The developed world most certainly has a weight problem, and Australia is no exception, but a new device could use our own internal mechanisms to turn the tide against fatty habits.

The World Health Organisation now says over half the population of many industrialised nations is overweight.

A genetic gadget may help in the battle against the bulge by detecting high levels of dangerous fats and sending a message to the brain to turn off the appetite.

High-calorie and fatty foods have a clear effect on our swelling outer appearance, but they also leave traces in the blood, where various fats circulate.

Increased blood-fat values are regarded as a risk factor for heart attacks and strokes, but the new device could help warn a person before it is too late.

A German research group has developed an implantable genetic circuit mainly composed of human gene components, which can constantly monitor the circulating fat levels in the blood.

At the same time, a feed-back function forms a messenger substance in response to excessively high blood-fat levels, which conveys a sense of satiety (a full stomach) to the body.

Biotechnologists created the incredibly complex regulatory circuit by combining different genes to produce particular proteins and reaction steps.

They implanted the device in human cells, which they then inserted into tiny capsules.

The researchers studied obese mice that had been fed fatty food. When the capsules with the gene regulatory circuit were implanted in the animals and intervened due to the excessive levels, the obese mice stopped eating and their bodyweight dropped noticeably as a result.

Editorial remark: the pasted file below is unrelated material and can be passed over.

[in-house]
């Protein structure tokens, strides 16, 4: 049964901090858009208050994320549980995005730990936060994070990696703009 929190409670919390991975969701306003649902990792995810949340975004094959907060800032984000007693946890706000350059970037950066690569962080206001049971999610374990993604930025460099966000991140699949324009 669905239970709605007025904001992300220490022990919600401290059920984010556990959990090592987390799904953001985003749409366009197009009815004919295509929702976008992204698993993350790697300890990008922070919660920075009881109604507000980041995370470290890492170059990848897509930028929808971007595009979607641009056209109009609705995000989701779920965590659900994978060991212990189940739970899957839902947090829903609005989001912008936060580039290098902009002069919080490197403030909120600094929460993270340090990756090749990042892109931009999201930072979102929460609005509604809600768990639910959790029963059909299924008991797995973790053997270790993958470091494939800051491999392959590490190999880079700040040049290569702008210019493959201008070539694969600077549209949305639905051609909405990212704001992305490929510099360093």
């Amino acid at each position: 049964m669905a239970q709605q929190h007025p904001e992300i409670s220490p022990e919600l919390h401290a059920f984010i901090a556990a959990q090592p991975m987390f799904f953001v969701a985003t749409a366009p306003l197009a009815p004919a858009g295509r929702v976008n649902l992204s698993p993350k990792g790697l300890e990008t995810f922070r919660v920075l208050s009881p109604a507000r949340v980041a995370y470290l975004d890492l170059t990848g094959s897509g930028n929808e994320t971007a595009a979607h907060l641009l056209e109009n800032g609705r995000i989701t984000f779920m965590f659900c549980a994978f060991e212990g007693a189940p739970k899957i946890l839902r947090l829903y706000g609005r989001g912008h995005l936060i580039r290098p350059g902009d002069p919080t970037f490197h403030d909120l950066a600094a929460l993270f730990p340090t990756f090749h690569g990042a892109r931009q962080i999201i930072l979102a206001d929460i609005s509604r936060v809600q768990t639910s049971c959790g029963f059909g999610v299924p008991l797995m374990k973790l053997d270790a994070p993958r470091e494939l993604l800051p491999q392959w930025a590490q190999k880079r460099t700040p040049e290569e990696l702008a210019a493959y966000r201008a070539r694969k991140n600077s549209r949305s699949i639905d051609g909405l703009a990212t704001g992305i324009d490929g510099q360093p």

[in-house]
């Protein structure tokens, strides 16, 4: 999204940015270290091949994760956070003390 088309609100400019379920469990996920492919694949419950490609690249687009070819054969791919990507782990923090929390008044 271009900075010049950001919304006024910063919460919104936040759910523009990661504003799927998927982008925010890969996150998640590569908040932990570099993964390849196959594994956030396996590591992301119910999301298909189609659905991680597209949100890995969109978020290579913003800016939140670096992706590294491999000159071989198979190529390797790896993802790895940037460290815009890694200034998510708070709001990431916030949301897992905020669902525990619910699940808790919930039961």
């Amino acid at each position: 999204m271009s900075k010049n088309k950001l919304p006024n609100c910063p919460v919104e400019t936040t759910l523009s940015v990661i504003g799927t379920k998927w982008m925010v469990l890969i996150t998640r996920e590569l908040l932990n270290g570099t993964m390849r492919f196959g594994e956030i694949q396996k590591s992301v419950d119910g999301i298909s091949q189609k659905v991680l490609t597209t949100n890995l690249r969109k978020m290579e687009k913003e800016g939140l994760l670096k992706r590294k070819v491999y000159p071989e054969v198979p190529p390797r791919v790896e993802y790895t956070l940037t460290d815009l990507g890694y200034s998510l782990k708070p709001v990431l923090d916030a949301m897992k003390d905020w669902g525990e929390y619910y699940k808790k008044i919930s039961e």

As the blood-fat levels also returned to normal, the implant allowed the natural appetite to take control once more

“The mice lost weight although we kept giving them as much high-calorie food as they could eat,” Biosystems Science and Engineering Professor Martin Fussenegger said.

The astounding synthetic/genetic regulatory circuit has a number of advantages, including the ability to measure more than one sort of fat – it can monitor several saturated and un-saturated animal and vegetable fats, which can all be ingested at once.

Other advantages include that fact that it is almost completely non-invasive, far less so than surgical interventions such as liposuction or gastric bands.

By relying on the in-built satiety mechanism and preventative measures, the implant could be used to stop someone spiralling into life-threatening obesity.

Unfortunately it will be several years before the development can be transferred to humans. Nonetheless, Fussenegger says one day people with a high body mass index could have such a gene network implanted to allow them to lose weight.

More information is available in the complete study, published here.